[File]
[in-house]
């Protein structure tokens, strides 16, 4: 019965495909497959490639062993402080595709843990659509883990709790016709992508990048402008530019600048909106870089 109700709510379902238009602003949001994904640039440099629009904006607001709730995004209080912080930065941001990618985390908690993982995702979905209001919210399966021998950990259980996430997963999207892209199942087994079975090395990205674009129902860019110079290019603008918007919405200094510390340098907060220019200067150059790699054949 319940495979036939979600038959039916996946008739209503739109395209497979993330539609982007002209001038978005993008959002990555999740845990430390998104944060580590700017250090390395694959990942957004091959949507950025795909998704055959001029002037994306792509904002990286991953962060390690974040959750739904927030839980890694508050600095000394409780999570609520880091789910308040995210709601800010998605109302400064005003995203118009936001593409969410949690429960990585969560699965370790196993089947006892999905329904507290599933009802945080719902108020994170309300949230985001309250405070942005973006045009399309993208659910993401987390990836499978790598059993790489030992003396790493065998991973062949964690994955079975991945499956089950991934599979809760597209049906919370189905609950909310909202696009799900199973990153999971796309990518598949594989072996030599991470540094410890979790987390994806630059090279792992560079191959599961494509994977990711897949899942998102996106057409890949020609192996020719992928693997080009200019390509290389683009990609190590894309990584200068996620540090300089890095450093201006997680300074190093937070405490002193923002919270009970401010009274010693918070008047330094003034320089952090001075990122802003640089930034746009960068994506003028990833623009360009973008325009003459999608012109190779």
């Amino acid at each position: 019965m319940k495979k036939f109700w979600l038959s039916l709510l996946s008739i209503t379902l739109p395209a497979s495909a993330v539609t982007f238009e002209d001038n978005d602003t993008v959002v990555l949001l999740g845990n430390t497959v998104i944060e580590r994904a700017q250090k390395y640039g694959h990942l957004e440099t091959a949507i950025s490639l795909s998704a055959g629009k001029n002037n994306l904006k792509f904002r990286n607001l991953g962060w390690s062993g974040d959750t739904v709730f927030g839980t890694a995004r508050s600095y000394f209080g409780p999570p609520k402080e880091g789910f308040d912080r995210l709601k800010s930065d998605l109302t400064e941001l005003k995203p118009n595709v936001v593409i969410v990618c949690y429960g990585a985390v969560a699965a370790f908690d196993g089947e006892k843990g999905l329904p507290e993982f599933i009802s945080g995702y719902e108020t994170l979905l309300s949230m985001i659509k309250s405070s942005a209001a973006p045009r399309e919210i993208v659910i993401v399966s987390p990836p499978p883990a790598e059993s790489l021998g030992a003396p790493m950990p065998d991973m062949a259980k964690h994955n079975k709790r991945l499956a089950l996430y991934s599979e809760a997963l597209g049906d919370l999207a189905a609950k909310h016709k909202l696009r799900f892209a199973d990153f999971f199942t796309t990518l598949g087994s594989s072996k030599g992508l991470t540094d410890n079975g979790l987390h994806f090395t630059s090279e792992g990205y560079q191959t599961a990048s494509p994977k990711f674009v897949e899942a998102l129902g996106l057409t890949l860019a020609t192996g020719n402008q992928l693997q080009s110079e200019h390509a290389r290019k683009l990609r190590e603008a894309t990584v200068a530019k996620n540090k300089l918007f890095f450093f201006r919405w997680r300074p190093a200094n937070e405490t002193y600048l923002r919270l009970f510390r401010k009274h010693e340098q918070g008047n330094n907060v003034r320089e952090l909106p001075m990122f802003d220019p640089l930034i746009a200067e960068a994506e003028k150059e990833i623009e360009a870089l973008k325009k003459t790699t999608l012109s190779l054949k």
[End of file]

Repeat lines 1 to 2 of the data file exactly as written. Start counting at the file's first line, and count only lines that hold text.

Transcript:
[in-house]
């Protein structure tokens, strides 16, 4: 019965495909497959490639062993402080595709843990659509883990709790016709992508990048402008530019600048909106870089 109700709510379902238009602003949001994904640039440099629009904006607001709730995004209080912080930065941001990618985390908690993982995702979905209001919210399966021998950990259980996430997963999207892209199942087994079975090395990205674009129902860019110079290019603008918007919405200094510390340098907060220019200067150059790699054949 319940495979036939979600038959039916996946008739209503739109395209497979993330539609982007002209001038978005993008959002990555999740845990430390998104944060580590700017250090390395694959990942957004091959949507950025795909998704055959001029002037994306792509904002990286991953962060390690974040959750739904927030839980890694508050600095000394409780999570609520880091789910308040995210709601800010998605109302400064005003995203118009936001593409969410949690429960990585969560699965370790196993089947006892999905329904507290599933009802945080719902108020994170309300949230985001309250405070942005973006045009399309993208659910993401987390990836499978790598059993790489030992003396790493065998991973062949964690994955079975991945499956089950991934599979809760597209049906919370189905609950909310909202696009799900199973990153999971796309990518598949594989072996030599991470540094410890979790987390994806630059090279792992560079191959599961494509994977990711897949899942998102996106057409890949020609192996020719992928693997080009200019390509290389683009990609190590894309990584200068996620540090300089890095450093201006997680300074190093937070405490002193923002919270009970401010009274010693918070008047330094003034320089952090001075990122802003640089930034746009960068994506003028990833623009360009973008325009003459999608012109190779």